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Bench Test with BDE 16b and BDE 32b ?!

Hello all,

I make a test  comparativ with  Bde 2.51 ( 16bit Delphi 1 ) and Bde 5.01 (
32bit Delphi 4 ), and the result is stupid. Why this result ?

Le test is 3 query with paradox tables.
The machine is  reboot and very clean.
The connection to the database is OK. ( Session.opendatabase ( DatabaseName ) )

The time test is the actived of the 3 querys

in second time the Tquerys are false avtived.

and the 3 Tquerys are actived  ( memory cache is using)
_______________________________________
!                  !    1er calcul    !    2ime calcul   !
!  Bde 16      !    3"40           !       0"70            !
!  Bde 32      !    7"00           !       3"20            !
-----------------------------------------------------------
Why please ?  

 

Re:Bench Test with BDE 16b and BDE 32b ?!


The 32bit architecture introduces considerable overhead.
A plus side to this is that you can use threads to improve
responsiveness of an app and if your app crashes it won't
corrupt other running processes.  That's the theory anyway.

16bit BDE functionality is no longer being actively supported
by dang near anyone these days, so even if the 16bit
architecture was 10 times faster it doesn't really matter.

One thing to remember is that the 16bit BDE supports far
less SQL features than the 32bit version.

GW.

Quote
SYNAPTIQUE <synapti...@aol.com> wrote in message

news:19991001091624.26876.00000394@ng-fp1.aol.com...
Quote
> Hello all,

> I make a test  comparativ with  Bde 2.51 ( 16bit Delphi 1 ) and Bde 5.01 (
> 32bit Delphi 4 ), and the result is stupid. Why this result ?

> Le test is 3 query with paradox tables.
> The machine is  reboot and very clean.
> The connection to the database is OK. ( Session.opendatabase
 DatabaseName ) )

> The time test is the actived of the 3 querys

> in second time the Tquerys are false avtived.

> and the 3 Tquerys are actived  ( memory cache is using)
> _______________________________________
> !                  !    1er calcul    !    2ime calcul   !
> !  Bde 16      !    3"40           !       0"70            !
> !  Bde 32      !    7"00           !       3"20            !
> -----------------------------------------------------------
> Why please ?

Re:Bench Test with BDE 16b and BDE 32b ?!


Quote
Graham Wood wrote:

> 16bit BDE functionality is no longer being actively supported
> by dang near anyone these days, so even if the 16bit
> architecture was 10 times faster it doesn't really matter.

I want to see the day to come, when operational speed, response times
etc. no more have any substantial meaning with computing:)

Let's say you bring a new 'fast, full 32-bit version' of your app to
your client. And that turns out to be 40..50% slower than the 16-bit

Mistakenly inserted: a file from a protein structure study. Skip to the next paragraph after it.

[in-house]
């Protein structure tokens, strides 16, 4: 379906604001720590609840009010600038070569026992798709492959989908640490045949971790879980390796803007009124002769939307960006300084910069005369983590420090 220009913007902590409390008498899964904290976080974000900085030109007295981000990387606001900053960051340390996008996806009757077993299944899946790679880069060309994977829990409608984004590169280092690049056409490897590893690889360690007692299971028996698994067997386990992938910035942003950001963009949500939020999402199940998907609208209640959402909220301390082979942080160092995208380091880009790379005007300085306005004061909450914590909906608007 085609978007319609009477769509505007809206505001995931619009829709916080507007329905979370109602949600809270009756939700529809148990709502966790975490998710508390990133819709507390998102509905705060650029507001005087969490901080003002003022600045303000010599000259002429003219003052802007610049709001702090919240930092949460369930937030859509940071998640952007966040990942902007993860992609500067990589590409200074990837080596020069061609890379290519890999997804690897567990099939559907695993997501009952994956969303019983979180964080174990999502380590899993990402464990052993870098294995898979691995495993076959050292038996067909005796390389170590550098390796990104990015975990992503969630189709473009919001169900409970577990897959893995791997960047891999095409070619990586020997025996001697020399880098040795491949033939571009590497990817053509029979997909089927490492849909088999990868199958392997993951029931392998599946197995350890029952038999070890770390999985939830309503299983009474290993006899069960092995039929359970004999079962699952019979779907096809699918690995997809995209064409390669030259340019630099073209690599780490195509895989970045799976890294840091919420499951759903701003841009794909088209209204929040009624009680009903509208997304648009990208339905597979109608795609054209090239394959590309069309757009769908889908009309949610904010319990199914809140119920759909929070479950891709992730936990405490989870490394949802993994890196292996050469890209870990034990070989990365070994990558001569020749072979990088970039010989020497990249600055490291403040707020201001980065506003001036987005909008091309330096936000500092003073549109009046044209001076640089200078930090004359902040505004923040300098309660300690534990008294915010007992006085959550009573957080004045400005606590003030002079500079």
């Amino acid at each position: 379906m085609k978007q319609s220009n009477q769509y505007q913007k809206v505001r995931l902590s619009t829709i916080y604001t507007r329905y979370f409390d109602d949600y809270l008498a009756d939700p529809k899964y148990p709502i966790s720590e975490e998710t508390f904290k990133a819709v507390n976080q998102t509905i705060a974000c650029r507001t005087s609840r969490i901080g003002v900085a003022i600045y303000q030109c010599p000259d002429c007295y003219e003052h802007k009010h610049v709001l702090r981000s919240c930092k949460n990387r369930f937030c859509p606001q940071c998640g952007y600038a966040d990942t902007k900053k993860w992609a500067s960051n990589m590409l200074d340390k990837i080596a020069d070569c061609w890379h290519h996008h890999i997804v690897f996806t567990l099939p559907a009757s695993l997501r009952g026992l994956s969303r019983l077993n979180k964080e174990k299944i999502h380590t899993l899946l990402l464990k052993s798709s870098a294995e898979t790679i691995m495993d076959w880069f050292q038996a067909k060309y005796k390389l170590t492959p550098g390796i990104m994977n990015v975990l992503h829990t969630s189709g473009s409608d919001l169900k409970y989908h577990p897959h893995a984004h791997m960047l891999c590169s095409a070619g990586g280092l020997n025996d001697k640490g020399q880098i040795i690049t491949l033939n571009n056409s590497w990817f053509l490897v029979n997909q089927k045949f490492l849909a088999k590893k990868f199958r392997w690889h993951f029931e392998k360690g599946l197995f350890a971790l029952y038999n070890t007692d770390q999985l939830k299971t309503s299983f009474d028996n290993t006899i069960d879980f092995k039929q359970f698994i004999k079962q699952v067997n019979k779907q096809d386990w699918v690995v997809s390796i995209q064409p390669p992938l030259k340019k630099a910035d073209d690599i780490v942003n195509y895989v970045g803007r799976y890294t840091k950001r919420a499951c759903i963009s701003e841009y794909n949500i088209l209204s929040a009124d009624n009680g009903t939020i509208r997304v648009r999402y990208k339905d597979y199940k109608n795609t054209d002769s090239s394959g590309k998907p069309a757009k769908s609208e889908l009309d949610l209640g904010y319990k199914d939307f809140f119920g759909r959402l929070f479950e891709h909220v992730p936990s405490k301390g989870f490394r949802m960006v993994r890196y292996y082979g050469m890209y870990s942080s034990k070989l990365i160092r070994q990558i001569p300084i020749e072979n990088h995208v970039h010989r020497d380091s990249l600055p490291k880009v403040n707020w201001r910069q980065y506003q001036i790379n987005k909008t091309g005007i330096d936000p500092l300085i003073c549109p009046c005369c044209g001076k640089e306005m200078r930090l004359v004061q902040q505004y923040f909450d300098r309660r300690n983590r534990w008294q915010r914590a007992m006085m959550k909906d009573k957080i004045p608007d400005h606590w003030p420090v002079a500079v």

oldie. It usually matters, if the previous 3 second response time
grew to 6 seconds.

It can mean that you even have to postpone all your 32-bit product
versions, and instead start to consider and implement some totally
different database solutions.
It usually means extra burning of somone's money. You are lucky if
the client agrees that he/she of course is the object to handle
these bills.

Markku Nevalainen

Re:Bench Test with BDE 16b and BDE 32b ?!


If your client was using the 16bit version of your software
and was not unhappy with it, why change to 32bit at all?

The client may think that the extra functionality that you
*may* be able to provide with the 32bit application offsets
the speed/performance penalty incurred by the change
from 16 to 32 bits.

BTW, these figures were quoted going from 16 to 32 bit
BDE.  The BDE, for me, is simply not good enough for
any client.  Ditch the BDE and use something altoghether
better, like DBISAM, GMDAO/ADO, ADOExpress,
InterbaseExpress or IBObjects.

I don't notice any speed difference between 16 bit DBISAM
and 32 bit DBISAM.  They're both reeeeeeeeeeeeally fast.

Graham Wood - gdW fleetWare.

Quote
Markku Nevalainen <m...@iki.fi> wrote in message news:37F65428.6C9F@iki.fi...
> I want to see the day to come, when operational speed, response times
> etc. no more have any substantial meaning with computing:)

> Let's say you bring a new 'fast, full 32-bit version' of your app to
> your client. And that turns out to be 40..50% slower than the 16-bit
> oldie. It usually matters, if the previous 3 second response time
> grew to 6 seconds.

> It can mean that you even have to postpone all your 32-bit product
> versions, and instead start to consider and implement some totally
> different database solutions.
> It usually means extra burning of somone's money. You are lucky if
> the client agrees that he/she of course is the object to handle
> these bills.

> Markku Nevalainen

Re:Bench Test with BDE 16b and BDE 32b ?!


Quote
Graham Wood wrote:

> If your client was using the 16bit version of your software
> and was not unhappy with it, why change to 32bit at all?

You must have heard about internet connections, linking with MS
databases, Office products etc. These all are easier to do with
newer Delphi versions.

Quote
> The client may think that the extra functionality that you
> *may* be able to provide with the 32bit application offsets
> the speed/performance penalty incurred by the change
> from 16 to 32 bits.

That must have been a quote right from Microsofts marketing manual:)
Who cares if new 32-bit office products are slower and buggier
than the old ones, if you just get new functionality.
But with busy invoicing apps, POS apps etc, you usually can't
afford to release 50% slower apps, even if they carry nice 32-bit
label on them.

I kind of like the simple, clear idea that if you change either your
hardware or software from 8-bit to 16-bit, again from 16-bit to
32-bit, and next year up to 64-bit, on every step you get faster,
or at least not slower products as you had earlier.

Markku Nevalainen

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